Karavansara

East of Constantinople, West of Shanghai


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Raiders of the Lost Franchise: Biggles (1986)

So, the idea was proposed to do a few posts about movie franchises that never started. Movies, mostly shot in the 1980s, that were all set up to be the Next Star Wars, the Next Conan or the Next Indiana Jones, but for some reason (usually a mix of ineptitude, lack of funds and madness) went nowhere, and sometimes entered the legend.

And I like very much the idea, and I think I’ll start with a movie that believed so much in its First in a Series status, that it proclaimed it in the title itself – well, at least in some countries. Today it is considered a cult movie by some, and one of the most ludicrous movies ever by others. The fact that it came with a very well established pulp cred, and it featured Peter Cushing in his last big screen role, only make the whole a lot more painful.

The movie is of course the 1986 Biggles, sometimes known as Biggles, The Adventure Begins (ah!), but also as Biggles: Adventures in Time.

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The Hound of ’59

vMy friend Lucy published today a nice lengthy piece about the 1939 adaptation of The Hound of the Baskervilles, featuring Basil Rathbone and Nigel Bruce.
You can find the post here, and read it through the usual Google Translate thingy. It’s excellent, and it raises an interesting question, by noting that The Hound of the Baskervilles is treated as a proper Gothic story, an old dark house film.
This got me thinking about the connection between the Canon and the Horror genre, and so while clouds gathered and the storm approached, heralded by thunder and lightning, I brew myself a cup of hot tea, and I took a look at the other Hound, the one that was unleashed on the moors, in the full shocking splendor of Technicolor, by Terence Fisher, with the assistance of the fine gentlemen of Hammer Films.
The first Holmes movie in color.
Another Gothic adaptation, featuring Peter Cushing and Christopher Lee.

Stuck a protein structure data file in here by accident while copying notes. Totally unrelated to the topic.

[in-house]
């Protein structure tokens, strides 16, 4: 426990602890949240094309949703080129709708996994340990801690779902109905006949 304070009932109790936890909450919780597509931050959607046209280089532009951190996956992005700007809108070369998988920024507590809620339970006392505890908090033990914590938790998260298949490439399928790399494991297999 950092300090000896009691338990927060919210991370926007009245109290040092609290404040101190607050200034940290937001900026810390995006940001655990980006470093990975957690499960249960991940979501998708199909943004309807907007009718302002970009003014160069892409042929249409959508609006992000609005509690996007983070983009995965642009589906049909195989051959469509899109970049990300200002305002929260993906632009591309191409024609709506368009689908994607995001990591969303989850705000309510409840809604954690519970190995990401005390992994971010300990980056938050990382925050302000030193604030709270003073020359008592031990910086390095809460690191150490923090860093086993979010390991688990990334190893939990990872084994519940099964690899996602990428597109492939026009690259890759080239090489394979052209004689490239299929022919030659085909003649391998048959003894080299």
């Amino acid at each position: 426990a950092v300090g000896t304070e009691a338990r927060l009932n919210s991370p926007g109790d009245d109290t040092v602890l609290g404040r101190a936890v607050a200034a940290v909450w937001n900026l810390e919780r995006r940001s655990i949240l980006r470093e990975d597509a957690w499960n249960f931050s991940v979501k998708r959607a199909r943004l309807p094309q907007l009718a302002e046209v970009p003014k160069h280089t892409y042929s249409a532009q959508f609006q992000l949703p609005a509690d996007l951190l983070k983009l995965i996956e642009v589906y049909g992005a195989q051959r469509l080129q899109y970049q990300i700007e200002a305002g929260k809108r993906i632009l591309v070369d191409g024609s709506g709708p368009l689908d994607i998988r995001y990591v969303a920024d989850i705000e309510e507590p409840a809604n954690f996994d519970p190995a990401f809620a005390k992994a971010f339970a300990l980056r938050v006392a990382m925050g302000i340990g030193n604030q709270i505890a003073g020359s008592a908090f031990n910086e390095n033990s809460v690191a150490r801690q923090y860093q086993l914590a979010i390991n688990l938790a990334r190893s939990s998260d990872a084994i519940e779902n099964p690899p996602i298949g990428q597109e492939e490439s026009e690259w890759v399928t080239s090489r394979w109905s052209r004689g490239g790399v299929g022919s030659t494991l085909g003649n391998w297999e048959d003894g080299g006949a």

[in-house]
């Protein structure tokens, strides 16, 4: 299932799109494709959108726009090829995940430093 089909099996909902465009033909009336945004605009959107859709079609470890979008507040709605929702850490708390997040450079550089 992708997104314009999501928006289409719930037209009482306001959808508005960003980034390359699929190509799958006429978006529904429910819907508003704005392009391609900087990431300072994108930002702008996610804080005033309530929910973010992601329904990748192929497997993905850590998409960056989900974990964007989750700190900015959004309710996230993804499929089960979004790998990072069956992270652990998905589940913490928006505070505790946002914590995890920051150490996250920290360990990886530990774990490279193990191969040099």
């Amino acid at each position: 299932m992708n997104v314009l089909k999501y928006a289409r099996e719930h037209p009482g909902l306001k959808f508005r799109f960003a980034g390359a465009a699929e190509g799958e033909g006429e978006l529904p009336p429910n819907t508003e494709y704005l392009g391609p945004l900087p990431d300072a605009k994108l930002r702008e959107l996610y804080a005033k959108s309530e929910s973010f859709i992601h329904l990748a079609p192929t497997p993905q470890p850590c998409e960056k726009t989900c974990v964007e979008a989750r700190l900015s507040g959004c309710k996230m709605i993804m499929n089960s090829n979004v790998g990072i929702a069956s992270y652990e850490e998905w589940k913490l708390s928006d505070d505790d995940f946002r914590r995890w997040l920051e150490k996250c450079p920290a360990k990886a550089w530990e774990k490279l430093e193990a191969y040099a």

It was, if you recall, the year 1959. Continue reading


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Three for the Long Shadows

This is the Weekend of Long Shadows, as we celebrate the birthdays of Peter Cushing, Christopher Lee and Vincent Price.

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I will not bore you explaining how much these three gentlemen kept me company as a kid. There was a time when their movies were everywhere and at least once a week you’d be able to catch on of their works on the TV.

To celebrate these old friends, I’ll be re-watching three of their movies today.

First, The Abominable Snowman of the Himalayas, featuring Peter Cushing.

Then, The Mummy, featuring both Cushing and Christopher Lee.

And finally, The Raven, with Vincent Price (and Boris Karloff, and Peter Lorre, and Jack Nicholson…)

It’s going to be a good day.


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She Who Must Be Obeyed

The 1965 take on H. Rider Hagard’s She was the most expensive Hammer project to date, and they could pull it off only because, after much searching, MGM agreed to foot the bill.
After all, it was to be a vehicle for Ursula Andres, that three years before had caused quite a splash as the first Bond Girl ever in Dr No.

And so, yesterday being Andress’ birthday and all that, I watched the old movie again, and it was just as much fun as the last time I’d seen it. It’s not exactly a Tits & Sand movie, despite the fact that both ingredients figure prominently in the mix (but in a classy way). Continue reading


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She who must be obeyed

sheSometimes working on the weekend is fun.
I’m writing (well, actually revising, at the moment) an essay on Ayesha and other “lost race” queens from popular fiction.
Happily, my piece will go in a high-profile publication.

And as an extra bonus, it’s been a good excuse for watching again this old Hammer movie from 1965 – a very loose but fun adaptation of H. Rider Haggard‘s classic, She, featuring Ursula Andress, Peter Cushing and Christopher Lee.

So, why not spread the joy?
Here are some highlights, courtesy of Youtube.
Cheers!

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Where the hell was Biggles?

“So, where the hell was Biggles when you needed him last Saturday?”

Cover of "Biggles of 266"

Cover of “Biggles of 266” (Photo credit: Wikipedia)

Biggles was mentioned, last Saturday, on a discussion group devoted to pulp adventure, among other things.
While American classic pulp heroes are getting some attention right now, there’s this feeling their British counterparts are somewhat neglected.
Sure, there are fine reprints (and new stories) about Sexton Blake, but what of Biggles and Bulldog Drummond?

As luck would have it, I’ve a Biggles novel right here on my desk – a twenty-odd years old paperback edition of The Camels are Coming I bought second-hand for 1 eurocent.
So, why not write a small post about Biggles*?

Written by a veteran of the First World War, W.E. Johns, the Biggles novels follow the adventures of James “Biggles” Bigglesworth – an ace pilot that, starting as a fighter pilot in WWI, basically goes through most of the conflicts of the first half of the 20th century… flying most of the available planes in the catalog. Continue reading